Help us improve your experience.

Let us know what you think.

Do you have time for a two-minute survey?


Vsys CPU Limit Overview


By default, virtual systems within a single security system share the same CPU resources. It is possible for one virtual system (vsys) to consume excess CPU resources at the expense of other virtual systems.

For example, if one virtual system, within a security system that houses 20 virtual systems, experiences a DOS attack that consumes all of the CPU resources, the CPU is unable to process traffic for any of the other 19 virtual systems. In essence, all 20 virtual systems experience the DOS attack. CPU overutilization protection, also known as the CPU limit feature, is intended to protect against this.

Overutilization protection allows you to configure the security device for “ fair use,” or fair mode, as opposed to “ shared use,” or shared mode. To enable a fairer distribution of processing resources, you can assign a flow CPU utilization threshold to trigger a transition to fair mode, and you can choose a method for transition back to shared mode. By default, the security device operates in shared mode.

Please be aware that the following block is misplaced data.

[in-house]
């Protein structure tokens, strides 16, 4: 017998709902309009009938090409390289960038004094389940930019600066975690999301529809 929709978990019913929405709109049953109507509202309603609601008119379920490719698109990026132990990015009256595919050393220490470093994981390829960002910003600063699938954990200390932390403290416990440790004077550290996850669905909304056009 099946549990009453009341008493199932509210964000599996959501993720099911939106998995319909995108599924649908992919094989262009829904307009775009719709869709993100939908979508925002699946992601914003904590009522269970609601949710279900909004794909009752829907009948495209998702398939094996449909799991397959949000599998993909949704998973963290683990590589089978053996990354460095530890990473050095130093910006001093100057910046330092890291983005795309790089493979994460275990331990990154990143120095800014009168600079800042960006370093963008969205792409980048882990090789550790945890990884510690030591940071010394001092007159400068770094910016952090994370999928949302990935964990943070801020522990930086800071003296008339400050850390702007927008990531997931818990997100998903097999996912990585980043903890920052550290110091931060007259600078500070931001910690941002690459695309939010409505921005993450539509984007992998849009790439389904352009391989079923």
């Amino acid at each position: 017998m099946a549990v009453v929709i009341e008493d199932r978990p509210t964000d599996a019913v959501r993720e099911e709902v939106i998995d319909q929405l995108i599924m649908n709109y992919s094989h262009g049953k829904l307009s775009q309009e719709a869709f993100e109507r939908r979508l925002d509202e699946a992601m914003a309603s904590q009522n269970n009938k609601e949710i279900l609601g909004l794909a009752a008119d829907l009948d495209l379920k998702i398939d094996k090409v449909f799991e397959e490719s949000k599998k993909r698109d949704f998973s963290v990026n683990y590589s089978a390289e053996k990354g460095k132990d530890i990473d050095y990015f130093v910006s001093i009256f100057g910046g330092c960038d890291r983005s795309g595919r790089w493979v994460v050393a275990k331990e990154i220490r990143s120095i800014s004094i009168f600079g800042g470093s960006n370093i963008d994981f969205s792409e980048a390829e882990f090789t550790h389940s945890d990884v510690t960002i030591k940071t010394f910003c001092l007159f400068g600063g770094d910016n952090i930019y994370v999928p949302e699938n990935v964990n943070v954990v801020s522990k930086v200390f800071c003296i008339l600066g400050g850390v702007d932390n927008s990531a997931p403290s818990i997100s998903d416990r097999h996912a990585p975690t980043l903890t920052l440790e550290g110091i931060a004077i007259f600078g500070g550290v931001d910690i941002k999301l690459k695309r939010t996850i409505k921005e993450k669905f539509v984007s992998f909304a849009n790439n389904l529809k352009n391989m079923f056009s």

To enforce fair use, you assign a CPU weight to each vsys that you configure. ScreenOS uses these weights, relative to the weights of all virtual systems in the security device to assign time quotas proportional to those weights. ScreenOS then enforces the time quotas over one second intervals. This means that as long as a vsys does not exceed its time quota over that one second period and the firewall is not too heavily loaded, no packets for that vsys should be dropped.


The CPU overutilization protection feature is independent of the session limits imposed by a vsys profile.

As system administrator, you determine how much traffic passes through a given vsys in fair mode by setting its CPU weight in relation to that of other virtual systems.

You must identify any anticipated burstiness while the security system is in fair mode, and then choose the CPU weight for each vsys appropriately so that bursts pass through the security system. We recommend verifying that adverse packet dropping does not occur with the chosen weights prior to deployment.With this feature, you can also ensure a fixed CPU weight for the root vsys.

For more information on setting and viewing CPU limits, see Concepts & Examples ScreenOS Reference Guide.